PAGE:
240 - Reducing Hospital Acquired Pressure Injury (HAPI) in CVOR
Description: Reducing Hospital Acquired Pressure Injury (HAPI) in CVOR 20 CVOR Pressure Injuries (PIs) 12/01/2016 -04/20/2018 90 Day Pilot Project Summary Alternating pressure mattress x 90 days/1111 Cases: No PIs 2 potential PIs: mattress was not turned on Preventive dressing applied to sacral area in pre-op holding Preventive dressing to heels in OR 17 Sacral pressure injuries: 11 without dressings and 6 with 1 Heel pressure injury with dressing 2 Back pressure injuries with no dressings ABSTRACT A perioperative pressure injury is any pressure-related injury that appears within the first 48-72 hours after surgery. Hospital-acquired PIs (HAPIs) negatively impact clinical outcomes, quality of life, healthcare cost and have become a “never” event from the standpoint of Medicare reimbursement. (AHRQ). Any patient undergoing surgery are at risk for pressure injury. The Cardiovascular surgical patient population are at high-risk for HAPIs due to co-morbidities, ASA score greater than three and surgical procedures longer than 3 hours, exposing the patient to prolonged unrelieved pressure on the skin, possible friction and/or sheering during transfer. Pressure injury prevent in the CVOR perioperative setting is an enormous undertaking, as options to reposition patients to relieve pressure are limited during cardiac surgery.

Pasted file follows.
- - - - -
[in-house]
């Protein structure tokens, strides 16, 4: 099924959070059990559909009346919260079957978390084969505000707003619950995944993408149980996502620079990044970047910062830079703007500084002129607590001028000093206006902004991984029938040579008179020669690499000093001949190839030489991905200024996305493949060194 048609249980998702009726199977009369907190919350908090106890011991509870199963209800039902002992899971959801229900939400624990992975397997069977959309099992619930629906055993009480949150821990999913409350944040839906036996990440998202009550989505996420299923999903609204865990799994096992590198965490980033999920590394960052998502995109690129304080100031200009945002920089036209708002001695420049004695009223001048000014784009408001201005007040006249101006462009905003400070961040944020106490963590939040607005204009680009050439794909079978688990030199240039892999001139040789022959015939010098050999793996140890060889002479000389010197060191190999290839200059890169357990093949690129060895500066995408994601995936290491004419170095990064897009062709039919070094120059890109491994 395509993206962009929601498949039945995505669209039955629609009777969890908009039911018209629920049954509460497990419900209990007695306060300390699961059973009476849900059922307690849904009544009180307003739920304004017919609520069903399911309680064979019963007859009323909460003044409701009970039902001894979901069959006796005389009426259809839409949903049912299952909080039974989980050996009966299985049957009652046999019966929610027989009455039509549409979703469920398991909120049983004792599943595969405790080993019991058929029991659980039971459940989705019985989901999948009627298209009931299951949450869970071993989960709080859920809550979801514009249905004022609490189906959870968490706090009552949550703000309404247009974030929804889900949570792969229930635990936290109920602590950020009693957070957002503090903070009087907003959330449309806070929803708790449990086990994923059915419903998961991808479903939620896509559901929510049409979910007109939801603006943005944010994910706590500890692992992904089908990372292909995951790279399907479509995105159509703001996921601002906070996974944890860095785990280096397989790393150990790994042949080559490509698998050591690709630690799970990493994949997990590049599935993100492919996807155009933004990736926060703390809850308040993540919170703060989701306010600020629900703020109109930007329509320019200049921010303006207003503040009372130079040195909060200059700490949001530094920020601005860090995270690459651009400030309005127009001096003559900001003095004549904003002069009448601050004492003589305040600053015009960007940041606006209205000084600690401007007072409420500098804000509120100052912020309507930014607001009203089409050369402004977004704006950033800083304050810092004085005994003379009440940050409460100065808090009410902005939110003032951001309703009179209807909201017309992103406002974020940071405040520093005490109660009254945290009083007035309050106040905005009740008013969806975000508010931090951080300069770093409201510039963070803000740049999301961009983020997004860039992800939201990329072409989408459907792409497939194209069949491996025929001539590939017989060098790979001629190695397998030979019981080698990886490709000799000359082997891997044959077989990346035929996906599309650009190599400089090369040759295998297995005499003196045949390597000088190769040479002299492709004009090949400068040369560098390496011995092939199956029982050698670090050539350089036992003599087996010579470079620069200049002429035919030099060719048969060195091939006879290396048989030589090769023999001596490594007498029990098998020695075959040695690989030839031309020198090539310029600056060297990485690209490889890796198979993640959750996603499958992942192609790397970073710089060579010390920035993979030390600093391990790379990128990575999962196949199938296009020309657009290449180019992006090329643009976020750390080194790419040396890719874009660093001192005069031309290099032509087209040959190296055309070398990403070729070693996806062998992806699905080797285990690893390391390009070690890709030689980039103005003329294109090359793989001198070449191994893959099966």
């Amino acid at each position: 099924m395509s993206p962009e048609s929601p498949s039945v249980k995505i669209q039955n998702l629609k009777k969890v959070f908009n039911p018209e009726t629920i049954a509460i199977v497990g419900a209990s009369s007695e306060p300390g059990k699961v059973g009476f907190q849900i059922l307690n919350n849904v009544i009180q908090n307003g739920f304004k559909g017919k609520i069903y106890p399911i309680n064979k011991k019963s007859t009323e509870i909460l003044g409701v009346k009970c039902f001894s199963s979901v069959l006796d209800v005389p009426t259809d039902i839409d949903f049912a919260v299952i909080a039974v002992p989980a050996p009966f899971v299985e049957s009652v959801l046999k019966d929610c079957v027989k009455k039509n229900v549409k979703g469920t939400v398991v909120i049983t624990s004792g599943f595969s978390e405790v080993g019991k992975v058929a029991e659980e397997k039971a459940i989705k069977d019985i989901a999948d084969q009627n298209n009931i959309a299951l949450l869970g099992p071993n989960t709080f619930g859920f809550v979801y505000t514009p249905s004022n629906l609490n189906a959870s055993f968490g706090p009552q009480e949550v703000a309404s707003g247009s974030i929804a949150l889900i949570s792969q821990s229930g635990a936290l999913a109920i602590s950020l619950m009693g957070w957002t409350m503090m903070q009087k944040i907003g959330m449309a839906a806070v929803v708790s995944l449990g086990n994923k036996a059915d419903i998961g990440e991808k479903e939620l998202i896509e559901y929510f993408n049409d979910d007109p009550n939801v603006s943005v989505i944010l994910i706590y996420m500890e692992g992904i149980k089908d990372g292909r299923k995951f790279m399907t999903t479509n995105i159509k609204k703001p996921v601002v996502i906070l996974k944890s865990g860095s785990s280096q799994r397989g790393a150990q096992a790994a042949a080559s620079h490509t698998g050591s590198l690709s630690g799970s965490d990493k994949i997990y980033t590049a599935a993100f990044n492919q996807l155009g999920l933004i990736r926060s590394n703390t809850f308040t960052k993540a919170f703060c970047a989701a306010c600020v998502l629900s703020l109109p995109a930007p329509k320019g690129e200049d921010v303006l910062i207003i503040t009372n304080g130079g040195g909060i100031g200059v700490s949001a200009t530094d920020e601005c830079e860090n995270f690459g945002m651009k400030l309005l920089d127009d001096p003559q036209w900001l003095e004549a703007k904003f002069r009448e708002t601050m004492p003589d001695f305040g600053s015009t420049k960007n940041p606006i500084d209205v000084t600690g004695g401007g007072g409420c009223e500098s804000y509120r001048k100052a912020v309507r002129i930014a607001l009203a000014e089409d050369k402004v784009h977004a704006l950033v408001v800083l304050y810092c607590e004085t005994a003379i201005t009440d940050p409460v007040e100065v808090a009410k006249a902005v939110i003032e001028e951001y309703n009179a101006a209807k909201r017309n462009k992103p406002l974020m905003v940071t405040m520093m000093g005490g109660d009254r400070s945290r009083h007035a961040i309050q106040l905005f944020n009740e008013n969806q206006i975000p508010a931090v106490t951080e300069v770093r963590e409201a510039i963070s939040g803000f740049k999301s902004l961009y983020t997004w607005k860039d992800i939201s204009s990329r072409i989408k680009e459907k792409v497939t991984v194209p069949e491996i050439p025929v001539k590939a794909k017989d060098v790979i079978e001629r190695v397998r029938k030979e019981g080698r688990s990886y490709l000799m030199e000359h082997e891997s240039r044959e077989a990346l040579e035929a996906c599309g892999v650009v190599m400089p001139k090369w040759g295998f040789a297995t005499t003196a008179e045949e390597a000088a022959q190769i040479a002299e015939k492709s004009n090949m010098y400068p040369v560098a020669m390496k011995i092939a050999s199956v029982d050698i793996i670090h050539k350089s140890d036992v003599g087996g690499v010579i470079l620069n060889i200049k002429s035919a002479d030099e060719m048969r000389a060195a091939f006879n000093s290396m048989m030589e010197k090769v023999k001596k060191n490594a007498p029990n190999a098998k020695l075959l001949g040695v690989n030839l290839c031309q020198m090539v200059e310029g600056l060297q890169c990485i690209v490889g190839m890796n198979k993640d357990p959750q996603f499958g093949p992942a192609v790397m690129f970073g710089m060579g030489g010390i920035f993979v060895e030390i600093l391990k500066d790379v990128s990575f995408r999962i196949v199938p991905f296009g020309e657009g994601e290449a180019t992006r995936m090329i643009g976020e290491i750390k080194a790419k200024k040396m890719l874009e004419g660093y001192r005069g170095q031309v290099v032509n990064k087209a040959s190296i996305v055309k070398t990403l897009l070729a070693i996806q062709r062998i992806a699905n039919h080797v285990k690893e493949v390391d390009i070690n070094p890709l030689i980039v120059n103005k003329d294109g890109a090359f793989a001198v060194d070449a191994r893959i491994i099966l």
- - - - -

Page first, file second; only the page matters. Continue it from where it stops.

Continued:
Purpose: Today’s State-of-the-art Medical technology has manufactured Overlays that are engineered to address primary device related factors (such as prolonged pressure, skin shear, heat and moisture removal at the support surface interface) that contribute to pressure ulcers and discomfort in patients who are immobilized. The purpose of this project is to evaluate the effectiveness of the dynamic support of an alternating low-air loss profile surface that provides periodic off-loading to augment tissue perfusion, and removes excess heat and moisture that can contribute to pressure injuries. Description of the nursing initiative: To implement best practices related to reducing pressure injuries in CVOR. Implementation strategies: Conduct a 90 Day Pilot Project utilizing a low-profile, alternating pressure overlay system on all 8 CVOR beds for all cases for 90 days, regardless of risk factors to evaluate its effectiveness in preventing peri-operative HAPIs during cardiac surgical procedure. Evaluation of the impact/effectiveness on the organization: During the 90-day pilot, 1109 cardiac procedures were performed with the use of the overlay and 1109 cardiac patients did not develop a PI with the use of the alternating pressure overlay. Following the pilot, the department converted back to historical pressure injuries, averaging 1.25 patient(s)/month. The novel technology was easily adopted by key stakeholders, operating staff, surgeon and patients with no adverse effects. The pilot project provided evidence that the innovative overlay system prevented peri-operative pressure injuries for 3 months, a total of 1109 cardiac patients. Further studies are underway to evaluate the ongoing effective and implementation of the overlay for the CVOR department with the intention to be utilized in other operating rooms were patients undergo long duration surgeries. Implications for nursing practice: Implications for perioperative nursing practice include utilizing an alternating pressure overlay as a measure to mitigate the risk of pressure injury in surgical patients scheduled for procedures 3 hours or greater in length. Ongoing, evidence based data and additional research is needed to identify best pressure injury prevention positioning devices that may be applied to all types of surgical patients. Literature Support: The best treatment for a pressure injury is PREVENTION. Author Bio and Education Joan G. Maschke MSN, RN, CNOR, RNC Clinical Nurse Educator for Systems Surgical Services at Florida Hospital, Orlando, Florida. Previously to this role, 25 years in the operating suites. My interest, for pressure injury prevention grew, when I become a member of Florida Hospital HAPU Committee. Opportunities for improvement were identified. I became the lead of a special HAPI task force for Surgical Services. Obtained nursing diploma at Centennial College in Scarborough, Ontario, Canada. Immigrated to the United States in 2004 and pursued a Bachelor’s of science degree in nursing, Master of Science Nursing Informatics with American Sentinel University on-line education. Comprehensive multi-system level, knowledge and experience pursuing opportunities to expand and develop leadership strategies with the latest technologies in our healthcare delivery system. Certification Perioperative Nursing Practice: CNOR and National Certification Maternal Newborn Nursing: RNC Professional Associates: AORN, Sigma Theta Tau International Honor Society of Nursing, and College of Nurses. Conflict of Interest (COI) Declare no affiliations that could be perceived as conflicts of interest for this poster presentation.